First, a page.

Are you being genuine?

Filed in Blogging, Content, Public Relations by on May 12, 2013

“Reading the Spot On blog has certainly been the key to my success. Plus, I have lots more friends now, more free time and fresh minty breath too!”

One of the great challenges for companies investing in digital communications is content. As we’ve said before on Spot On’s blog, we are all publishers now. However, if your company is not currently structured to create great online content there are good reasons to take care.
Whilst there is room for both editorial and advertising in the new world of social communications, be careful your brand is not caught out trying to pass advertising content off as editorial. It is all too easy to do, particularly when many brands rely so heavily on their agencies to create new content.

We’re all quite used to seeing actors in TV commercials tell us how their brand makes them smarter, more successful, more attractive or in some way a better person. We know this is an exaggeration made to make a point about the brand’s unique selling point and most of the time, we don’t really mind. It’s often amusing and we’ve been exposed to so many years of advertising that exaggeration is pretty much expected.

Now let’s look at our expectations for personal communications. How much truth do we expect when we hear from a company executive? How believable is a deodorant brand product manager who says he’s become more popular since he switched to his company’s brand of deodorant? How likeable would a car company executive be if he said that he loved his car more than his wife and children? Would a business executive who claimed her company never, ever made mistakes keep her credibility? If they wouldn’t say it to you face-to-face, it’s best not to have them say it in a video or on a blog post either.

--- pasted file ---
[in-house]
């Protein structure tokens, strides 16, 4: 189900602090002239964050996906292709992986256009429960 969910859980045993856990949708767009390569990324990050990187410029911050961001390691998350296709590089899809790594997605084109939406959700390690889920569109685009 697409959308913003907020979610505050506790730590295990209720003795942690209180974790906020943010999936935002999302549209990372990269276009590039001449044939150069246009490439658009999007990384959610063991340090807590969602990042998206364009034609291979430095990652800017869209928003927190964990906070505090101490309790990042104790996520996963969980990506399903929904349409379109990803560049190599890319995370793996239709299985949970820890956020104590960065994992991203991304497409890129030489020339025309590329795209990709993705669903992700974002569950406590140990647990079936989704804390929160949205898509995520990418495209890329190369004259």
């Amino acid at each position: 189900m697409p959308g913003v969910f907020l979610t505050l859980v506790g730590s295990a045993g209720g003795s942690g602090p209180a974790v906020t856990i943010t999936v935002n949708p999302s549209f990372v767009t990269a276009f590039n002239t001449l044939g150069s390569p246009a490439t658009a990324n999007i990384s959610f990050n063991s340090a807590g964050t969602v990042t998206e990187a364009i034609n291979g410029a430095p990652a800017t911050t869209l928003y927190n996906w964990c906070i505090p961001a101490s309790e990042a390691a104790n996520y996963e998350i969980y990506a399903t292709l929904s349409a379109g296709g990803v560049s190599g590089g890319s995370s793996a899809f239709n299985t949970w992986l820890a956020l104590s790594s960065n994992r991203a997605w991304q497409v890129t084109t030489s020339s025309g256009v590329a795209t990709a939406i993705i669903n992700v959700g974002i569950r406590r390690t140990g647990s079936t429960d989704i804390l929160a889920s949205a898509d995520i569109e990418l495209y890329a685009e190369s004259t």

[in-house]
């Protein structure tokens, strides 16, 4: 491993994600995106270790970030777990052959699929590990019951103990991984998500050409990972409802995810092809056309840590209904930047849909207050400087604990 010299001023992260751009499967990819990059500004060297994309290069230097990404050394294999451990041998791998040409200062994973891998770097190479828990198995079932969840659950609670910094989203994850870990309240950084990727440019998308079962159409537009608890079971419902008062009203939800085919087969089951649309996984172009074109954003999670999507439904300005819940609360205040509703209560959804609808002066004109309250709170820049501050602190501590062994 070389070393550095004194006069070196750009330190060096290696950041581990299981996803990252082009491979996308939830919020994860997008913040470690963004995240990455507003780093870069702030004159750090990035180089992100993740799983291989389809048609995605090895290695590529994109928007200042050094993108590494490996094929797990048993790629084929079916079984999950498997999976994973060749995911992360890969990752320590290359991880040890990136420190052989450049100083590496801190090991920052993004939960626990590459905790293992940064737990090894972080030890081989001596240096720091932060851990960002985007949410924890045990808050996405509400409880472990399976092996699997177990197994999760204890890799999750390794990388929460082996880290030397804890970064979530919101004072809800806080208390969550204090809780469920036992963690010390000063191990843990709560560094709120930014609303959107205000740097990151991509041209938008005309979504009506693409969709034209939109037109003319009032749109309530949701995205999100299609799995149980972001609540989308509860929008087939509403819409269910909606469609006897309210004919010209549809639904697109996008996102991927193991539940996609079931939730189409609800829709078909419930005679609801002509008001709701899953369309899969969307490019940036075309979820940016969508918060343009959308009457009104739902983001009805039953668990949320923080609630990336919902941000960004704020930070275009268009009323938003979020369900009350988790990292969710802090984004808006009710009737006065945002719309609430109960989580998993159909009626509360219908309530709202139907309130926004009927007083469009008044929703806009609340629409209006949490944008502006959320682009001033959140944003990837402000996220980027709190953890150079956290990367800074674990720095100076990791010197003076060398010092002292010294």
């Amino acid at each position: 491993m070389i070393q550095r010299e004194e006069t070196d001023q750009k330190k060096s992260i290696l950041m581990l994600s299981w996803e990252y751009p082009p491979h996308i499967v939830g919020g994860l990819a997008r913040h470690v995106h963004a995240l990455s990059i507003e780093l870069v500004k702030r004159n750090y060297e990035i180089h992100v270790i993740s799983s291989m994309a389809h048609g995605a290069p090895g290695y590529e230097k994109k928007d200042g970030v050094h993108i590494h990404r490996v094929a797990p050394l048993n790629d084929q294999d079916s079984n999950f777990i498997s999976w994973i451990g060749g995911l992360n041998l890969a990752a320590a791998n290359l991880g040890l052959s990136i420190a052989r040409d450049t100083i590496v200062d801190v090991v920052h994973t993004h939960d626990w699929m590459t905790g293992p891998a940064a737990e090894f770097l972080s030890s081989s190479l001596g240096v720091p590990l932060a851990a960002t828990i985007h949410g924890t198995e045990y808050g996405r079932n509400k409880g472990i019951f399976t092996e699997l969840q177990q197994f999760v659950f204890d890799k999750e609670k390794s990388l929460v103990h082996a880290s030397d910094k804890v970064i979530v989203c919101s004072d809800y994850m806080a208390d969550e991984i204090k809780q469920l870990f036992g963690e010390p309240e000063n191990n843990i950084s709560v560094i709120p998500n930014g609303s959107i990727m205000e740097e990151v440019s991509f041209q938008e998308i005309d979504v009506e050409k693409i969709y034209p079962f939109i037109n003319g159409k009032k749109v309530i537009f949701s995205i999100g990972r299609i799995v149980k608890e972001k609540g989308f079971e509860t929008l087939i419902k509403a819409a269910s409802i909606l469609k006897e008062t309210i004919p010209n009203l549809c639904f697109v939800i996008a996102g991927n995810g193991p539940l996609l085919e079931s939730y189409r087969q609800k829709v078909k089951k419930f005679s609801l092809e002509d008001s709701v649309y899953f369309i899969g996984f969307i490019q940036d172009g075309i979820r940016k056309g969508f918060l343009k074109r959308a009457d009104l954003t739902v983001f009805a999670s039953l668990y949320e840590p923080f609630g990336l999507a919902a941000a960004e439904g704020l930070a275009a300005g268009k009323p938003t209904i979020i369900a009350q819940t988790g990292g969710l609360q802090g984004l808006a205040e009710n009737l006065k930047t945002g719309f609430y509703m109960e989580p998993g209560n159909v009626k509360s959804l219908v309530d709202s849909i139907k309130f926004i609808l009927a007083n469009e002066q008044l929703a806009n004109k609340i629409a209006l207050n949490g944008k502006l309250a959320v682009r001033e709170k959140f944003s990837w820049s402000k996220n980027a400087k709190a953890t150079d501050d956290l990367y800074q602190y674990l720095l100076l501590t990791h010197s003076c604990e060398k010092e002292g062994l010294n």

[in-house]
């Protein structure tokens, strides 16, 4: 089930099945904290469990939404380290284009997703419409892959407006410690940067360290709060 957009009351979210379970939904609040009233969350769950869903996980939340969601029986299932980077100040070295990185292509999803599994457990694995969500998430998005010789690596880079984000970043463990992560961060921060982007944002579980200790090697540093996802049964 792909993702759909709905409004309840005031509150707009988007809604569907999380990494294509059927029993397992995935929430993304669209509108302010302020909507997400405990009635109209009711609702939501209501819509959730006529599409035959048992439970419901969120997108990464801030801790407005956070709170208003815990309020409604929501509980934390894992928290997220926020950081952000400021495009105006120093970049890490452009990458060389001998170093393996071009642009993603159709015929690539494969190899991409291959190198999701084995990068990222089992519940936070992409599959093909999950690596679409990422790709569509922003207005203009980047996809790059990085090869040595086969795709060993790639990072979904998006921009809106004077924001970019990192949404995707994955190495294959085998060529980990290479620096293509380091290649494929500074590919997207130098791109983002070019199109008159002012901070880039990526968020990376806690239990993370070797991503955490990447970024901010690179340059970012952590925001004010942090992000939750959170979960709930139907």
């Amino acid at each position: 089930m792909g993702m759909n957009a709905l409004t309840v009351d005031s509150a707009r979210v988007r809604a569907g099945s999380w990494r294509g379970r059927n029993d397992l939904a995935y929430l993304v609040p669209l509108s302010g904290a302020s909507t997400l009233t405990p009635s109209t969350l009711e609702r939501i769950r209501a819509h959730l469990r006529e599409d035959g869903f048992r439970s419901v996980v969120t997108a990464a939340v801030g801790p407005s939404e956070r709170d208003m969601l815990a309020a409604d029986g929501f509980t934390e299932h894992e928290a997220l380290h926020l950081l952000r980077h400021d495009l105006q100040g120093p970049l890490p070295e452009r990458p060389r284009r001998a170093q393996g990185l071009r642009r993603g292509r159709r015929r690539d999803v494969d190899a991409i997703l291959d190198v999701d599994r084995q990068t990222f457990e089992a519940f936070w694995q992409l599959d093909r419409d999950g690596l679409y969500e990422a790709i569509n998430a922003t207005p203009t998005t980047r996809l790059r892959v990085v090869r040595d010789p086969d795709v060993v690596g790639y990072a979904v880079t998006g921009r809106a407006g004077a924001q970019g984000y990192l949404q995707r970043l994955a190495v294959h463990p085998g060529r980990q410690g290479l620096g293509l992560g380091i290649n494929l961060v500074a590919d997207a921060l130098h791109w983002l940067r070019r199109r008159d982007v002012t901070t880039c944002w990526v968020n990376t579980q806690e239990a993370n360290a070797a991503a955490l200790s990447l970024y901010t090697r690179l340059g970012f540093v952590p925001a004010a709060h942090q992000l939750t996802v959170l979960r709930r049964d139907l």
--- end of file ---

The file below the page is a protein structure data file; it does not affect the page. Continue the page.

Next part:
Next time you publish something in the name of one of your executives, ask yourself this question: does it sound believable? Or will their words be dismissed as pointless marketing speak or, even worse, held up as examples of clear disingenuousness?

While maintaining the persona of a brand may be one way to use social networks, this can’t be the case with communications attributed to a real person – here the imperative is clear – be genuine.

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Read more about content

Flipboard and the future of content (April 2013)

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Carrington Malin

About the Author ()

Carrington Malin is co-founder of Spot On and has been managing sales, marketing, media and communications campaigns across the Middle East for more than 20 years. He likes technology, surfing and chicken liver salad. You can contact Carrington via Twitter at @carringtonmalin or via his website

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